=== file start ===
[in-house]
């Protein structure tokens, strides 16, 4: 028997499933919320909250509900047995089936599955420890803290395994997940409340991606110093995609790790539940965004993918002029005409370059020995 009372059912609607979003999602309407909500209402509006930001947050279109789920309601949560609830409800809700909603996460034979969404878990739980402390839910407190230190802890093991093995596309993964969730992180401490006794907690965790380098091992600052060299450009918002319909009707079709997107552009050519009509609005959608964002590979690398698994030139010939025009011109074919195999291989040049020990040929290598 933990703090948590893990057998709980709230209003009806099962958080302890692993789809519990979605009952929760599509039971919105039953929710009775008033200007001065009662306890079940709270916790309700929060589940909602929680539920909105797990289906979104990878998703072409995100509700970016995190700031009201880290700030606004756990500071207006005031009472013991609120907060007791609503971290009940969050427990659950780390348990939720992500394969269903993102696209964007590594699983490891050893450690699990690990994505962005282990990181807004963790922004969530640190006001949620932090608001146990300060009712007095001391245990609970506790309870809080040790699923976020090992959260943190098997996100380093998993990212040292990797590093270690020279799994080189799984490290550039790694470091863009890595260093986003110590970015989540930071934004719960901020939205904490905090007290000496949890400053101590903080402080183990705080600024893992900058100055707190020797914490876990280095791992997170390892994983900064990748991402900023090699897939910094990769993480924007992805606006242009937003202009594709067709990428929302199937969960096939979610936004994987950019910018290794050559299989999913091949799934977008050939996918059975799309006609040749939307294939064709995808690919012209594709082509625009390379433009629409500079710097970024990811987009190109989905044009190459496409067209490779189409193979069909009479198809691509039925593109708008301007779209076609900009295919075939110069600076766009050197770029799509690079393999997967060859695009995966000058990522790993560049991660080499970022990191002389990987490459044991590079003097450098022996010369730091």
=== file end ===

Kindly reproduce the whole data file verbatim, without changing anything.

[in-house]
């Protein structure tokens, strides 16, 4: 028997499933919320909250509900047995089936599955420890803290395994997940409340991606110093995609790790539940965004993918002029005409370059020995 009372059912609607979003999602309407909500209402509006930001947050279109789920309601949560609830409800809700909603996460034979969404878990739980402390839910407190230190802890093991093995596309993964969730992180401490006794907690965790380098091992600052060299450009918002319909009707079709997107552009050519009509609005959608964002590979690398698994030139010939025009011109074919195999291989040049020990040929290598 933990703090948590893990057998709980709230209003009806099962958080302890692993789809519990979605009952929760599509039971919105039953929710009775008033200007001065009662306890079940709270916790309700929060589940909602929680539920909105797990289906979104990878998703072409995100509700970016995190700031009201880290700030606004756990500071207006005031009472013991609120907060007791609503971290009940969050427990659950780390348990939720992500394969269903993102696209964007590594699983490891050893450690699990690990994505962005282990990181807004963790922004969530640190006001949620932090608001146990300060009712007095001391245990609970506790309870809080040790699923976020090992959260943190098997996100380093998993990212040292990797590093270690020279799994080189799984490290550039790694470091863009890595260093986003110590970015989540930071934004719960901020939205904490905090007290000496949890400053101590903080402080183990705080600024893992900058100055707190020797914490876990280095791992997170390892994983900064990748991402900023090699897939910094990769993480924007992805606006242009937003202009594709067709990428929302199937969960096939979610936004994987950019910018290794050559299989999913091949799934977008050939996918059975799309006609040749939307294939064709995808690919012209594709082509625009390379433009629409500079710097970024990811987009190109989905044009190459496409067209490779189409193979069909009479198809691509039925593109708008301007779209076609900009295919075939110069600076766009050197770029799509690079393999997967060859695009995966000058990522790993560049991660080499970022990191002389990987490459044991590079003097450098022996010369730091």